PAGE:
By Signe Jørgensen
I have been swishing around in my head the idea of Egoism. This is the idea that individuals are always motivated by self interest, not to be confused with egotism, which is an exaggerated sense of self importance.
When first introduced to this idea, I found it to be quite interesting, however something about it always rubbed me the wrong way, and I couldn’t quite put my finger on it.
When debating egoism, there seems to always be an answer, but somehow the answer always seemed somewhat disparaging. Being the optimist that I am, I have been trying to explore this. The best way to illustrate my thoughts is to come up with examples.
So: I want to do well at school, so I can have a sense of achievement, and have hopes of getting a good job, so I will have a nice life etc. (You get the drift.) The egoist would say that this is all out of self-interest, and he would be right, it is in my best interest to make sure I do well. But what about situations wherein I do something that I really don’t want to, but I do it anyway, because I feel I ought to, morally or otherwise.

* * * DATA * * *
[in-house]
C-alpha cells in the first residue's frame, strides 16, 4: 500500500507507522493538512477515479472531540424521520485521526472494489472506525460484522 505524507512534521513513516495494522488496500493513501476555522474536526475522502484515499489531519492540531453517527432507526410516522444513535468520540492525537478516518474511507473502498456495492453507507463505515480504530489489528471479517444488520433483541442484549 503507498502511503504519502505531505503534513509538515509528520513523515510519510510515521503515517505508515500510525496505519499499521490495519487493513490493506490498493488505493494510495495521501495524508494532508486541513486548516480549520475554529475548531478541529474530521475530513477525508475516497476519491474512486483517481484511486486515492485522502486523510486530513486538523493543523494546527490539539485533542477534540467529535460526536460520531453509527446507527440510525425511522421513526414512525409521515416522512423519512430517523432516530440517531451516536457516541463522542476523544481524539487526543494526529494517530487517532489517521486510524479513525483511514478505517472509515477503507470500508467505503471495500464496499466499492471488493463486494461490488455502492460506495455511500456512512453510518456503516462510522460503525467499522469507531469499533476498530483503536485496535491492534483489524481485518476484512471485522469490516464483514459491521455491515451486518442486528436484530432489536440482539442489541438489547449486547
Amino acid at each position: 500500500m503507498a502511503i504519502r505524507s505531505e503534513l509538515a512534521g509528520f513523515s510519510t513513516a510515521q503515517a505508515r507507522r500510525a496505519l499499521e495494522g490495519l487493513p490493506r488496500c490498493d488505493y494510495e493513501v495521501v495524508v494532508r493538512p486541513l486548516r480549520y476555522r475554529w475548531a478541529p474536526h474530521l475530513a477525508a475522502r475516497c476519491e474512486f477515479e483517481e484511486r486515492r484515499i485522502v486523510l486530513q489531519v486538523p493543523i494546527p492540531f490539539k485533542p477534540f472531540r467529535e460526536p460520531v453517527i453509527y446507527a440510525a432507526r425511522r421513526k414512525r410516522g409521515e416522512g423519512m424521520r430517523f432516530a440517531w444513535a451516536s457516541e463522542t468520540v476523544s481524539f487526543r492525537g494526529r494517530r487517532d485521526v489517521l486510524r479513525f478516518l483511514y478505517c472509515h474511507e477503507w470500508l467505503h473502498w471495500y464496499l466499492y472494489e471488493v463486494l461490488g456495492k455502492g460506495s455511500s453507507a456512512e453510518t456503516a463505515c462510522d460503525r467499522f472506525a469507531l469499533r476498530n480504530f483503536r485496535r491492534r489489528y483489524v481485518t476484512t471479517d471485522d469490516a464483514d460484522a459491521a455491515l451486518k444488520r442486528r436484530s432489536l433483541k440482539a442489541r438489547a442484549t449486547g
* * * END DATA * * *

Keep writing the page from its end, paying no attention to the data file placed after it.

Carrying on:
Like helping my mother with the gardening; I hate gardening, but I do it anyway.
Surely it would be in my best self-interest not to do it. I could simply say no, and walk off, and go do something that I would enjoy. But the egoist would argue that I help my mother because it would soothe my conscience. If I did not help her, it would cause me to feel guilty, and that is bad. So in the end I do it out of self-interest.
The same reasoning can apply to a different situation. Say there is a person drowning in a lake, I would (hopefully) jump in and save them. The egoist would argue that I did not do this to save the life of the person, but rather that I did it because I would not be able to live with the guilt of not helping, if the person died. This is where it gets interesting.
Borrowing an idea from a friend, let us imagine that there is a magic pill that can take away all feelings of guilt, and say that by chance I had happened to take this pill before stumbling upon a drowning person in a lake. I could walk away, and never feel a trace of guilt.
But somehow, I feel certain that I would still rescue this person. Not because if I didn’t, I’d feel guilty, not for any self-interested reason, but simply because it is not OK to let people drown.
I have always had a sense that there has to be something more, than just egoism. People’s actions must be driven, if only at times, by something other than self-interest. That is why I like the last example; I believe that most people would save the drowning person, even if there was no way it could benefit them.